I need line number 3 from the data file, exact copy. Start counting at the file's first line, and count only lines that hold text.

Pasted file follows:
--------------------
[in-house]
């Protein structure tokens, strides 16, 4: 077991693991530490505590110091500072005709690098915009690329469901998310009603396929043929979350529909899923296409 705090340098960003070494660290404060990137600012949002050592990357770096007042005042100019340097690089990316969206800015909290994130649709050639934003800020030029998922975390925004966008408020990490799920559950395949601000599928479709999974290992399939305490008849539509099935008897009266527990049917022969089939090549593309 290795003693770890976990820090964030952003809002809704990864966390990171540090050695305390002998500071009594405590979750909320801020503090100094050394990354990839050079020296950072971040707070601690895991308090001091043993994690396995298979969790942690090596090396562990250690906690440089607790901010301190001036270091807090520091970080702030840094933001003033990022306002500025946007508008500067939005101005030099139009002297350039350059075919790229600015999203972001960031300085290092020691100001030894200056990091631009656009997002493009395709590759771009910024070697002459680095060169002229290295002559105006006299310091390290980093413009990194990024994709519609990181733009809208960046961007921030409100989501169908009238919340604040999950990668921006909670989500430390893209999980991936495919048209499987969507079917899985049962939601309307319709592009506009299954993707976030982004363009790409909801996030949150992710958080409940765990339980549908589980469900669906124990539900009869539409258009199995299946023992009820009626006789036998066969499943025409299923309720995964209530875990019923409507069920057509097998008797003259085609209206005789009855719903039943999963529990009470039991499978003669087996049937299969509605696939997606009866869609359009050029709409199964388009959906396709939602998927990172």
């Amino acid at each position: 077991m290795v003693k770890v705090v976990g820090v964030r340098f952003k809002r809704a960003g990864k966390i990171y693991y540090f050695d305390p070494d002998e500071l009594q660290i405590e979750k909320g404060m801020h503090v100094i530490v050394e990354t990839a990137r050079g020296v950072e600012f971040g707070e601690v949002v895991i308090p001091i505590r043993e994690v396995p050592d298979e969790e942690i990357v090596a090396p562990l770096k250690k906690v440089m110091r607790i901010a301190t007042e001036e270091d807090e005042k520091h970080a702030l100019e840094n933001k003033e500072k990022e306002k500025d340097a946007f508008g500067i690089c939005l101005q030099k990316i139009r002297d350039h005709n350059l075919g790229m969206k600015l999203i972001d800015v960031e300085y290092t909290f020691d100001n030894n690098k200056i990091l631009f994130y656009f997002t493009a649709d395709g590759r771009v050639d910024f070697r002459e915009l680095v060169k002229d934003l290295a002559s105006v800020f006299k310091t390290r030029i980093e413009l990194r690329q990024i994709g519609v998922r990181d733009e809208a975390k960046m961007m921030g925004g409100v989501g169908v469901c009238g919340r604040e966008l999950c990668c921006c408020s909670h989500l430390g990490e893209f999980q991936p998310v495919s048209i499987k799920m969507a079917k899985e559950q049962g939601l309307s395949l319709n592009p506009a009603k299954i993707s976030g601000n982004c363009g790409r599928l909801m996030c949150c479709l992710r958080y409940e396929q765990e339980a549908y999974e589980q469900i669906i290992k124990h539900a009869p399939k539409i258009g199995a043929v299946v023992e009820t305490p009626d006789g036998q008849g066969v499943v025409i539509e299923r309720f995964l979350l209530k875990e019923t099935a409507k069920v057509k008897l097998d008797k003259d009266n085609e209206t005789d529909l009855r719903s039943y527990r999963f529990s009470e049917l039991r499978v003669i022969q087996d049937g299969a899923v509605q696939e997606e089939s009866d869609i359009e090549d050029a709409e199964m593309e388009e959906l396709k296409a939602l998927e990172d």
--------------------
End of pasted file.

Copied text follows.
């Amino acid at each position: 077991m290795v003693k770890v705090v976990g820090v964030r340098f952003k809002r809704a960003g990864k966390i990171y693991y540090f050695d305390p070494d002998e500071l009594q660290i405590e979750k909320g404060m801020h503090v100094i530490v050394e990354t990839a990137r050079g020296v950072e600012f971040g707070e601690v949002v895991i308090p001091i505590r043993e994690v396995p050592d298979e969790e942690i990357v090596a090396p562990l770096k250690k906690v440089m110091r607790i901010a301190t007042e001036e270091d807090e005042k520091h970080a702030l100019e840094n933001k003033e500072k990022e306002k500025d340097a946007f508008g500067i690089c939005l101005q030099k990316i139009r002297d350039h005709n350059l075919g790229m969206k600015l999203i972001d800015v960031e300085y290092t909290f020691d100001n030894n690098k200056i990091l631009f994130y656009f997002t493009a649709d395709g590759r771009v050639d910024f070697r002459e915009l680095v060169k002229d934003l290295a002559s105006v800020f006299k310091t390290r030029i980093e413009l990194r690329q990024i994709g519609v998922r990181d733009e809208a975390k960046m961007m921030g925004g409100v989501g169908v469901c009238g919340r604040e966008l999950c990668c921006c408020s909670h989500l430390g990490e893209f999980q991936p998310v495919s048209i499987k799920m969507a079917k899985e559950q049962g939601l309307s395949l319709n592009p506009a009603k299954i993707s976030g601000n982004c363009g790409r599928l909801m996030c949150c479709l992710r958080y409940e396929q765990e339980a549908y999974e589980q469900i669906i290992k124990h539900a009869p399939k539409i258009g199995a043929v299946v023992e009820t305490p009626d006789g036998q008849g066969v499943v025409i539509e299923r309720f995964l979350l209530k875990e019923t099935a409507k069920v057509k008897l097998d008797k003259d009266n085609e209206t005789d529909l009855r719903s039943y527990r999963f529990s009470e049917l039991r499978v003669i022969q087996d049937g299969a899923v509605q696939e997606e089939s009866d869609i359009e090549d050029a709409e199964m593309e388009e959906l396709k296409a939602l998927e990172d």